Articles | Volume 18, issue 3
Nat. Hazards Earth Syst. Sci., 18, 709–727, 2018
https://doi.org/10.5194/nhess-18-709-2018

Special issue: The use of remotely piloted aircraft systems (RPAS) in monitoring...

Nat. Hazards Earth Syst. Sci., 18, 709–727, 2018
https://doi.org/10.5194/nhess-18-709-2018

Research article 05 Mar 2018

Research article | 05 Mar 2018

Geomorphological evolution of landslides near an active normal fault in northern Taiwan, as revealed by lidar and unmanned aircraft system data

Kuo-Jen Chang et al.

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Interactive discussion

Status: closed
Status: closed
AC: Author comment | RC: Referee comment | SC: Short comment | EC: Editor comment
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Peer-review completion

AR: Author's response | RR: Referee report | ED: Editor decision
ED: Reconsider after major revisions (further review by Editor and Referees) (17 Oct 2017) by Yuichi S. Hayakawa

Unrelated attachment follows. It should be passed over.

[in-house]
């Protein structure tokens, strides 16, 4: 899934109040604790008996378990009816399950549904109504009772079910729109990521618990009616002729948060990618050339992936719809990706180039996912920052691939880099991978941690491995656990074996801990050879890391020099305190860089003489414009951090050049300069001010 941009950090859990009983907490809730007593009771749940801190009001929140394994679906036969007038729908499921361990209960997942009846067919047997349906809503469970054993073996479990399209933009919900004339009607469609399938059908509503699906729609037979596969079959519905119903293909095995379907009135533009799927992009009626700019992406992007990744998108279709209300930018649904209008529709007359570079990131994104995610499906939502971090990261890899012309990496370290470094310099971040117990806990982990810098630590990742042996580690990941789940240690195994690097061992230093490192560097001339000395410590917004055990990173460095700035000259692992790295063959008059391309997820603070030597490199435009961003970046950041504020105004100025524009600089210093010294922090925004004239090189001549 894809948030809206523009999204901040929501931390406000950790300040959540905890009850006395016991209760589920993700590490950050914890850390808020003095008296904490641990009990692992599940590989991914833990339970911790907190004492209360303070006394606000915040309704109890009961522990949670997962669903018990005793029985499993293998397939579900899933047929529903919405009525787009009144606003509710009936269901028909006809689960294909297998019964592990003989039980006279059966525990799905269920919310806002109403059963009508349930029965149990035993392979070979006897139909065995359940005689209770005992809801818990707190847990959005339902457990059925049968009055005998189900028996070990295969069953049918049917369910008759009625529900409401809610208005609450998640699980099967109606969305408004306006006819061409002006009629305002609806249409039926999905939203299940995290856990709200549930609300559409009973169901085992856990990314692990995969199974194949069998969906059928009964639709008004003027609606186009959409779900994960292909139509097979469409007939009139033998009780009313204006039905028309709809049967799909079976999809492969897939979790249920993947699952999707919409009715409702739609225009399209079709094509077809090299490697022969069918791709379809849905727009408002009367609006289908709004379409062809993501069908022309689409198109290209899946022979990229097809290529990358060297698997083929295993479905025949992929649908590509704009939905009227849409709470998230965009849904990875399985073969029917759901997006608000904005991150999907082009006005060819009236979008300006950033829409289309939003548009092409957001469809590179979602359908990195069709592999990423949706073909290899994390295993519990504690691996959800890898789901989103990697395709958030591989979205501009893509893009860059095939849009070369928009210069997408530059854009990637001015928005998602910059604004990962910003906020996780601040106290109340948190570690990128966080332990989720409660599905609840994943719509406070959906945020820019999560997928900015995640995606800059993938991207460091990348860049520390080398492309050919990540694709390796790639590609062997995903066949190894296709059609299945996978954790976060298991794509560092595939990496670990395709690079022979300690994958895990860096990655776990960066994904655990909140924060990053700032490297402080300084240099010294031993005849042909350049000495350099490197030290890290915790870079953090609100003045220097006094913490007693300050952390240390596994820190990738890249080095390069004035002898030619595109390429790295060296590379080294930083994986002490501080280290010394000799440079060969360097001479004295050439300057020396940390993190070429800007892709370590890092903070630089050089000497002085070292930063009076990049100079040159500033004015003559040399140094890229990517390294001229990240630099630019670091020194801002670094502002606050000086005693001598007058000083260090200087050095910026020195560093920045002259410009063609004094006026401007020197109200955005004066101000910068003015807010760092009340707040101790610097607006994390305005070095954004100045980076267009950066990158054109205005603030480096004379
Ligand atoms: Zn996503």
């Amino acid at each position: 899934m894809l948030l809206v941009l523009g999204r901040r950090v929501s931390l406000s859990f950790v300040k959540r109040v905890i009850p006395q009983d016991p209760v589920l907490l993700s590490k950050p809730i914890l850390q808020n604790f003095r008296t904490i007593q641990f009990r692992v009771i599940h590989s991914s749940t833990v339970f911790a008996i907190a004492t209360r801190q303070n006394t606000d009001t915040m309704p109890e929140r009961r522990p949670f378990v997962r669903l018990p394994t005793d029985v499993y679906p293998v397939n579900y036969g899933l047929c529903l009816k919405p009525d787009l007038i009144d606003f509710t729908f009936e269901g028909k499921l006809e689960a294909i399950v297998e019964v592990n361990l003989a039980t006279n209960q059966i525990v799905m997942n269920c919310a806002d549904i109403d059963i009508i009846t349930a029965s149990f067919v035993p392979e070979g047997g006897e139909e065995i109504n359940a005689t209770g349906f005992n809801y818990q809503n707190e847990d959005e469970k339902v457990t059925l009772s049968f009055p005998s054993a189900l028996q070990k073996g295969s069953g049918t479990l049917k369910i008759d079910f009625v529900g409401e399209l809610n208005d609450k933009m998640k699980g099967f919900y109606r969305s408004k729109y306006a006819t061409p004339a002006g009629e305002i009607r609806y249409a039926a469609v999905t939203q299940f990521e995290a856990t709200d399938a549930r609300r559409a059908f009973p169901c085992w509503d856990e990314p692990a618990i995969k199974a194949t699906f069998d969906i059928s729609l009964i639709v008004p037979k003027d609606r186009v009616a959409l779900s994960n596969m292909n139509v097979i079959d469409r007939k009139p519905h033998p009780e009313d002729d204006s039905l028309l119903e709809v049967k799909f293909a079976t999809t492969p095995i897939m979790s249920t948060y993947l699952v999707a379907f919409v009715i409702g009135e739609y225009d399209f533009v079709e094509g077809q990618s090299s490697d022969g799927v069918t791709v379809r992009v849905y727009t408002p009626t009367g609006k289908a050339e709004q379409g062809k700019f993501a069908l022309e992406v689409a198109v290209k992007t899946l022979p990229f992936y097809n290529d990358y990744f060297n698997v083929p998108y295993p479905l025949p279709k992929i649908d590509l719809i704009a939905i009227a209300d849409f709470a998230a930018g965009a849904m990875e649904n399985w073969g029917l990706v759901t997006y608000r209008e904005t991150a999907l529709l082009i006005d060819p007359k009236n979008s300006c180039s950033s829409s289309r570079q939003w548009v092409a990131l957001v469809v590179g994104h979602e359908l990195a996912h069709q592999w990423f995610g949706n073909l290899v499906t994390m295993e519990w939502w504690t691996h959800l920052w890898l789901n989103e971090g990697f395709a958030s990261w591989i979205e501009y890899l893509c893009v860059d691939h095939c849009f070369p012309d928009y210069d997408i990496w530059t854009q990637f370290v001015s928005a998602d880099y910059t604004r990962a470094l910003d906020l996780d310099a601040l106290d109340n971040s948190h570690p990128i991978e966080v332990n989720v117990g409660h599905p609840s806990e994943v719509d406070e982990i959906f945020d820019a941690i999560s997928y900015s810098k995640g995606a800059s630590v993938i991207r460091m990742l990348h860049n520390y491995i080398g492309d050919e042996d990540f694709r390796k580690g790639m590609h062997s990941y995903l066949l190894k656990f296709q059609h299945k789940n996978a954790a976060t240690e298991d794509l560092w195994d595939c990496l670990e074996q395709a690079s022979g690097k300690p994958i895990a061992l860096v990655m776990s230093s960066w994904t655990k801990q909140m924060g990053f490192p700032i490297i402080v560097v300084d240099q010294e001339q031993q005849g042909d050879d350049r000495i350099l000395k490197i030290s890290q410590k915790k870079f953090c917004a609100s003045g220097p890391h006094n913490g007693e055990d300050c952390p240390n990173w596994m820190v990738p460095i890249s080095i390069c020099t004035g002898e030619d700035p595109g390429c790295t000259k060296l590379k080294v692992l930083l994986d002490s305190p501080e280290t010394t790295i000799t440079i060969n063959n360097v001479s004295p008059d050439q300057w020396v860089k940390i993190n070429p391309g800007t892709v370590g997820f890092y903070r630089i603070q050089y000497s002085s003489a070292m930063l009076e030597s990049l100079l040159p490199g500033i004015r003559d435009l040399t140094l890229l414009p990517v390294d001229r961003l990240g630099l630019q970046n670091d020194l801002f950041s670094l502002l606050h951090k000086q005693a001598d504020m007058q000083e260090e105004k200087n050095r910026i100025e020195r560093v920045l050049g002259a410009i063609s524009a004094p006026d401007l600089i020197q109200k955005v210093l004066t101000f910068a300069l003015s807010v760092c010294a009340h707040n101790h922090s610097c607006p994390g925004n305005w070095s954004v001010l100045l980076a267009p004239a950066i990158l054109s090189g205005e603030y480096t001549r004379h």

AR by Kuo-Jen Chang on behalf of the Authors (26 Nov 2017)  Author's response    Manuscript
ED: Referee Nomination & Report Request started (03 Dec 2017) by Yuichi S. Hayakawa
RR by Anonymous Referee #1 (15 Dec 2017)
ED: Publish subject to minor revisions (review by editor) (25 Dec 2017) by Yuichi S. Hayakawa
AR by Kuo-Jen Chang on behalf of the Authors (03 Jan 2018)  Author's response    Manuscript
ED: Publish subject to technical corrections (29 Jan 2018) by Yuichi S. Hayakawa
AR by Kuo-Jen Chang on behalf of the Authors (29 Jan 2018)  Author's response    Manuscript
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Short summary
Several remote sensing techniques, i.e., aerial photographs, drone images, and airborne lidar, were used in this study to decipher the morphological features of obscure landslides in volcanic regions and how the observed features may be used for understanding landslide occurrence, subsequent geomorphological evolution, and potential hazards. Two large-scale landslides were characterized and quantified in this study.
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